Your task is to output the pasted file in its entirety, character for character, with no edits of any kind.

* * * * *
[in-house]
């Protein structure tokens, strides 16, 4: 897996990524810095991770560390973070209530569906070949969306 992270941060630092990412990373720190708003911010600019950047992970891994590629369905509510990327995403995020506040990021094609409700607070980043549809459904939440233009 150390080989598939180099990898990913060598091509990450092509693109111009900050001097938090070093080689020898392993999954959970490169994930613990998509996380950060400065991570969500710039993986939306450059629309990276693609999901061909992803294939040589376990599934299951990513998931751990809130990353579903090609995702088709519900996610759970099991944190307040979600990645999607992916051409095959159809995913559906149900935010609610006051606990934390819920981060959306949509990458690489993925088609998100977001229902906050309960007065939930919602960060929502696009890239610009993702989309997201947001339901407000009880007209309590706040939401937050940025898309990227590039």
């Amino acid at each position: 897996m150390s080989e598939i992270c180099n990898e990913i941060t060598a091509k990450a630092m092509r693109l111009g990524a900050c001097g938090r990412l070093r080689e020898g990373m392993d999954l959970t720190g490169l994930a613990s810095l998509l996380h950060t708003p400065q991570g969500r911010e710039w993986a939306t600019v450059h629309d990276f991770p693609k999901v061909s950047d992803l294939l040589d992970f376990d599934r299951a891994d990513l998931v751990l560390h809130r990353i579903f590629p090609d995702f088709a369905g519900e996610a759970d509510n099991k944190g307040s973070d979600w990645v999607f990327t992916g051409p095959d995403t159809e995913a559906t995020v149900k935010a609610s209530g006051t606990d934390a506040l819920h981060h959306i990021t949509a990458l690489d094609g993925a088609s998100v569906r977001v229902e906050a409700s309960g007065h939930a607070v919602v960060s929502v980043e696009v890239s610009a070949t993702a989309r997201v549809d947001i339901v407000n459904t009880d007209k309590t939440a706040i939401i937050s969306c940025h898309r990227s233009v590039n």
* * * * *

[in-house]
């Protein structure tokens, strides 16, 4: 897996990524810095991770560390973070209530569906070949969306 992270941060630092990412990373720190708003911010600019950047992970891994590629369905509510990327995403995020506040990021094609409700607070980043549809459904939440233009 150390080989598939180099990898990913060598091509990450092509693109111009900050001097938090070093080689020898392993999954959970490169994930613990998509996380950060400065991570969500710039993986939306450059629309990276693609999901061909992803294939040589376990599934299951990513998931751990809130990353579903090609995702088709519900996610759970099991944190307040979600990645999607992916051409095959159809995913559906149900935010609610006051606990934390819920981060959306949509990458690489993925088609998100977001229902906050309960007065939930919602960060929502696009890239610009993702989309997201947001339901407000009880007209309590706040939401937050940025898309990227590039």
């Amino acid at each position: 897996m150390s080989e598939i992270c180099n990898e990913i941060t060598a091509k990450a630092m092509r693109l111009g990524a900050c001097g938090r990412l070093r080689e020898g990373m392993d999954l959970t720190g490169l994930a613990s810095l998509l996380h950060t708003p400065q991570g969500r911010e710039w993986a939306t600019v450059h629309d990276f991770p693609k999901v061909s950047d992803l294939l040589d992970f376990d599934r299951a891994d990513l998931v751990l560390h809130r990353i579903f590629p090609d995702f088709a369905g519900e996610a759970d509510n099991k944190g307040s973070d979600w990645v999607f990327t992916g051409p095959d995403t159809e995913a559906t995020v149900k935010a609610s209530g006051t606990d934390a506040l819920h981060h959306i990021t949509a990458l690489d094609g993925a088609s998100v569906r977001v229902e906050a409700s309960g007065h939930a607070v919602v960060s929502v980043e696009v890239s610009a070949t993702a989309r997201v549809d947001i339901v407000n459904t009880d007209k309590t939440a706040i939401i937050s969306c940025h898309r990227s233009v590039n």